‘Does compassion exist?’

PAD presents Wallace Shawn’s ‘Aunt Dan and Lemon’ April 13-22

Emma Flannery as Lemon. (Photo: Joe Angeles/Washington University)

“The difference between a perfectly decent person and a monster is just a few thoughts.”
– Wallace Shawn

News is for fools. Kindness is a lie. Killing, to our animal nature, is simply enjoyable.

Lemon has polite manners and ugly ideas. From the comfort of her London flat, she sips juice, ponders Nazis and watches her small inheritance waste inevitably away.

In “Aunt Dan and Lemon,” playwright Wallace Shawn explores the fragility of civilized society, and how easily cultured masks slip in the face of power.

“Unfortunately, the play feels very timely in our current political climate,” said Annamaria Pileggi, professor of practice in drama, who will direct the production April 13-22 for Washington University in St. Louis’ Performing Arts Department (PAD) in Arts & Sciences.

“It asks a very simple question,” Pileggi said. “Does compassion exist?”

Emma Flannery as Lemon (left) and Ebby Offord as Aunt Dan. (Photo: Joe Angeles/Washington University)

Vicarious lives

First staged in 1985, “Aunt Dan and Lemon” is the eighth play by the American actor and writer Wallace Shawn, best known for roles in “My Dinner with Andre” (1981), “The Princess Bride” (1987) and the “Toy Story” films.

Much of “Aunt Dan and Lemon” unfolds in flashback. As a girl, Lemon drifts away from her dysfunctional parents, escaping the family home for a small shack in the garden. Her solitude is broken by visits from Aunt Dan (short for Danielle), a garrulous Oxford Don who entertains Lemon with wild tales and blunt opinions.

“Lemon lives vicariously through Aunt Dan’s stories,” Pileggi said. “But the stories Dan chooses to tell are completely inappropriate for an 11-year-old. She talks about sex, she talks about murder, she talks about war.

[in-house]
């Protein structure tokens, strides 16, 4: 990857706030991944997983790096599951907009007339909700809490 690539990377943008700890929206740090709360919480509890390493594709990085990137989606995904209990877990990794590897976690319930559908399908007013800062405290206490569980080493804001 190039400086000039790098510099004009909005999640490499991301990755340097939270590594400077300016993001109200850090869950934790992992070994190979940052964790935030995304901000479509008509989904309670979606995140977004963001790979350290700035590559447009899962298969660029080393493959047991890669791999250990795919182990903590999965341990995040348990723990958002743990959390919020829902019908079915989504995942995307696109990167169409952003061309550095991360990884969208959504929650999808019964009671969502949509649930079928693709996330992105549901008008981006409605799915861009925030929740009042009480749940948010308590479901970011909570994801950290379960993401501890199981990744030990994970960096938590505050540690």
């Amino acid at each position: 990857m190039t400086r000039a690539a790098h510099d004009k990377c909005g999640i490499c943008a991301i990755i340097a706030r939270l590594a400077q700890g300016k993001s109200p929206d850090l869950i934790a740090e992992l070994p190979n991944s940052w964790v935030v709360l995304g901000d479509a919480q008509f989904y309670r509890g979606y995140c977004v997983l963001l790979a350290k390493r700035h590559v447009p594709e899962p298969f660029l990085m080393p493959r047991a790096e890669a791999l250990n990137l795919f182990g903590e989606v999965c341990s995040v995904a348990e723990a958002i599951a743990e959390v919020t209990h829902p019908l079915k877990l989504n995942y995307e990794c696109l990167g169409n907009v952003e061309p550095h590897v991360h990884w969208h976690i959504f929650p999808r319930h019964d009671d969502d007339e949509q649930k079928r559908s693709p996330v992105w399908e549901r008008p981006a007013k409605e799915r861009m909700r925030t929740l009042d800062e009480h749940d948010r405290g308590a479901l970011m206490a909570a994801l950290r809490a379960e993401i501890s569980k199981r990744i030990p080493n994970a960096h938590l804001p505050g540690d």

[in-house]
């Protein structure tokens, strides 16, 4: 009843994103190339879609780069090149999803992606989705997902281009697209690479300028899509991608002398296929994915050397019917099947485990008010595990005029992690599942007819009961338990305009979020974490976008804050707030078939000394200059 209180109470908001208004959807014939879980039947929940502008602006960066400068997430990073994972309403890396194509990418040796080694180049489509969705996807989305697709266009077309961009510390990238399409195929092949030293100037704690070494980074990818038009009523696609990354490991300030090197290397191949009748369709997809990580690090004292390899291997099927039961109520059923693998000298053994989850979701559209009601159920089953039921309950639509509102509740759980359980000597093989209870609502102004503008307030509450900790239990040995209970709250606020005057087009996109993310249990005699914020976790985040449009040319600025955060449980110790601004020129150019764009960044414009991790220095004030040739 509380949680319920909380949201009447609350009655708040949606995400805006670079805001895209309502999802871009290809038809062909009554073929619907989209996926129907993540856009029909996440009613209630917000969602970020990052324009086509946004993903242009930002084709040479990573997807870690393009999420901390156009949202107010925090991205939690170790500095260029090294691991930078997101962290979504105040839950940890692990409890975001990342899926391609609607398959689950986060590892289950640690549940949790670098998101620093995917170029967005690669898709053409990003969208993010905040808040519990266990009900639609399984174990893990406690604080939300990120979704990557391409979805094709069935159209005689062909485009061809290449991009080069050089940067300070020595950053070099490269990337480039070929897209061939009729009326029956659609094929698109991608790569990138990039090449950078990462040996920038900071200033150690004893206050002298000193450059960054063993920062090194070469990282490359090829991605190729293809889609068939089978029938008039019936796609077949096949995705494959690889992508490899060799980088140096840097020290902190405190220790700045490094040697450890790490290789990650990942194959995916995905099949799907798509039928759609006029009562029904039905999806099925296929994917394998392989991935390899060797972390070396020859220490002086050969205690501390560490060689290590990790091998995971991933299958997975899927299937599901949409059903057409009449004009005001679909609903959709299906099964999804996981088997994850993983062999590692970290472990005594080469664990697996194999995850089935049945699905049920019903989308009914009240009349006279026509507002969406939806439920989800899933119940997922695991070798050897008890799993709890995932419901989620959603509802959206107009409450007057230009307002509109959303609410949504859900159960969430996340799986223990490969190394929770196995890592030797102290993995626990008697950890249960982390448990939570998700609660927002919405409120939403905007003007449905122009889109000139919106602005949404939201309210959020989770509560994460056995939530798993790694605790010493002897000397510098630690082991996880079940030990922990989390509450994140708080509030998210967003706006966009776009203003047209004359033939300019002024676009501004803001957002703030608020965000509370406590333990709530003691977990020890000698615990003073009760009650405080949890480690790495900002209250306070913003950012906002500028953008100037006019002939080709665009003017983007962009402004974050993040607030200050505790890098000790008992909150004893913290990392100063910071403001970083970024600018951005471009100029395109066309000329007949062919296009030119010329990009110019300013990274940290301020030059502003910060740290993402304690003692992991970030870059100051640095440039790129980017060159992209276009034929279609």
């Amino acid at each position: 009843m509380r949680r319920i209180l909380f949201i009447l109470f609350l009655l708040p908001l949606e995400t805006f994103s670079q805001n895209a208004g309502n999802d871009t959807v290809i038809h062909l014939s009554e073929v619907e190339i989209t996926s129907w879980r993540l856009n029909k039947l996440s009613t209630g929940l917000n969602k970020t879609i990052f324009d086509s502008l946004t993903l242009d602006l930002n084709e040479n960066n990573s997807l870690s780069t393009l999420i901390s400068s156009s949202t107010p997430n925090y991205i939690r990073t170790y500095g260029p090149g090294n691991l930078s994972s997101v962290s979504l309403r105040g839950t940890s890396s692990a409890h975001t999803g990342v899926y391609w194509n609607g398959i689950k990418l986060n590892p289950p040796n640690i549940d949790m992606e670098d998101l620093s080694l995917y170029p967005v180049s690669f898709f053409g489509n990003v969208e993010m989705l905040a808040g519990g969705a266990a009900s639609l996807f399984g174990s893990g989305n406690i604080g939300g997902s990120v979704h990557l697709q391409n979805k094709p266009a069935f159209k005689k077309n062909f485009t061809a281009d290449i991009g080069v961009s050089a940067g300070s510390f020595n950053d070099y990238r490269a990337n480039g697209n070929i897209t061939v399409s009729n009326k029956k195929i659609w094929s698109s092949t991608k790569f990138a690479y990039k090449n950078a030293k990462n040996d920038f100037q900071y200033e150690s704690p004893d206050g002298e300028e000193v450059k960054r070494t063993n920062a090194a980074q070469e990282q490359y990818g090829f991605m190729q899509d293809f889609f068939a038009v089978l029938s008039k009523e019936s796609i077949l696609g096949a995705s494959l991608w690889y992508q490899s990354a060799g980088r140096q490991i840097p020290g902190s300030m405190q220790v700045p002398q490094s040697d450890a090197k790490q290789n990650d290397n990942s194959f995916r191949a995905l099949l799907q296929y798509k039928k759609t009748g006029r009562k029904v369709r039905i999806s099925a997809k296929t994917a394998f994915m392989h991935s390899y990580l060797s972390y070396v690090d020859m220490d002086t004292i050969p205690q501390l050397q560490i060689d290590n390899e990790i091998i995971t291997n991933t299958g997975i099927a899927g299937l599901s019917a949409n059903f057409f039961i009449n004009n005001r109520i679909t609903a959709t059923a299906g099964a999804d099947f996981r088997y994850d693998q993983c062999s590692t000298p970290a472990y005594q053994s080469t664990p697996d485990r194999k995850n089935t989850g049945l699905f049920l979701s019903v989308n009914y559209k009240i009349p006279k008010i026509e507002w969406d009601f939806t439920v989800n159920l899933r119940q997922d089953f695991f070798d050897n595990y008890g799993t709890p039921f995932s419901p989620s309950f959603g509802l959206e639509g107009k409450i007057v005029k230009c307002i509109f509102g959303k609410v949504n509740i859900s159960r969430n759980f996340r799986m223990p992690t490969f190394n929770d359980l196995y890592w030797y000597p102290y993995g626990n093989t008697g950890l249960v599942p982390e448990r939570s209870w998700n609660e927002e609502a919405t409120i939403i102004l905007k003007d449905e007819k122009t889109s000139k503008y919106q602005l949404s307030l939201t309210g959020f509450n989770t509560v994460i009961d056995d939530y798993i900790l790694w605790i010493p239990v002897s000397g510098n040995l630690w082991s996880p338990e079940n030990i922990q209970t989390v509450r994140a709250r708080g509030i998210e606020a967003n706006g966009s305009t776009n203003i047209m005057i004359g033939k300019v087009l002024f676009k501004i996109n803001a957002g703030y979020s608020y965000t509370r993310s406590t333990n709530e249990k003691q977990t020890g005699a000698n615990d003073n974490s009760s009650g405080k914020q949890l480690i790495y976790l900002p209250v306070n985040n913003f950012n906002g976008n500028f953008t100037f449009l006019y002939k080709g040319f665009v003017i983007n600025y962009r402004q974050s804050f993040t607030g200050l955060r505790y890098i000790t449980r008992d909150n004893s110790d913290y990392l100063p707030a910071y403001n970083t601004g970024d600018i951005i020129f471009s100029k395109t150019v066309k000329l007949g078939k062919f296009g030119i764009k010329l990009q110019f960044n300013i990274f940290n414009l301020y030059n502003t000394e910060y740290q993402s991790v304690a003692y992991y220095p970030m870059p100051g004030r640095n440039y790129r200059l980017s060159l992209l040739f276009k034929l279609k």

“Dan is not malevolent in this,” Pileggi said. Amidst the tumult of the Vietnam War, Dan’s ruthless, Kissinger-style realpolitik has caused a rift with Lemon’s mother. “In her loneliness, Dan seeks out a sympathetic ear. And Lemon is ripe for the picking.”

Entertained and excited, young Lemon absorbs Dan’s stories uncritically. Everyone is corrupt. Villages are inevitably bombed. Society is built on a foundation of murder. But as Lemon grows older, her thoughts curdle into shrugging, pitiless cynicism.

“If killing were totally repugnant to animals, they couldn’t survive,” Lemon tells the audience at one point. “So an enjoyment of killing is there inside us. In polite society, people don’t discuss it, but the fact is that it’s enjoyable … ”

“Lemon is a lovely, angelic-seeming figure who becomes a kind of monster,” Pileggi said. “She is filled with brutal ideas, and we see how Dan’s stories have shaped her.

“But Lemon also asks us to reflect: How complicit are we in the systems that maintain our way of life?”

Cast & Crew

The cast of seven features Emma Flannery as Lemon and Ebby Offord as Aunt Dan.  Lemon’s mother and father are played by T.J. Brantley and Victor Mendez, who also appear in other roles. Carly Rosenbaum is Mindy, who features in many of Dan’s stories. Rounding out the cast are Nathan Wetter and Marek Rodriguez as Andy and Raimondo.

Sets and costumes are by Rob Morgan and JC Krajicek. Lighting and sound are by Jeremy Pomerantz and Ben Lewis. Danny Washelesky is assistant director. Stage manager is Mark Fernandez, with assistance from Joshua Sarris. Dramaturg is Nathan Lamp with assistance from Kaia Lyons. Props designer is Emily Frei.


“Aunt Dan and Lemon” begins at 8 p.m. Friday and Saturday, April 13 and 14; and at 2 p.m. Sunday, April 15. Performances continue the following weekend at 8 p.m. Friday and Saturday, April 20 and 21; and at 2 p.m. Sunday, April 22.

Performances take place in the A.E. Hotchner Studio Theatre, located in Mallinckrodt Center, 6465 Forsyth Blvd. Tickets are $20, or $15 for students, seniors and Washington University faculty and staff, and $10 for WashU students. Tickets are available through the Edison Theatre Box Office.

For more information, call 314-935-6543.

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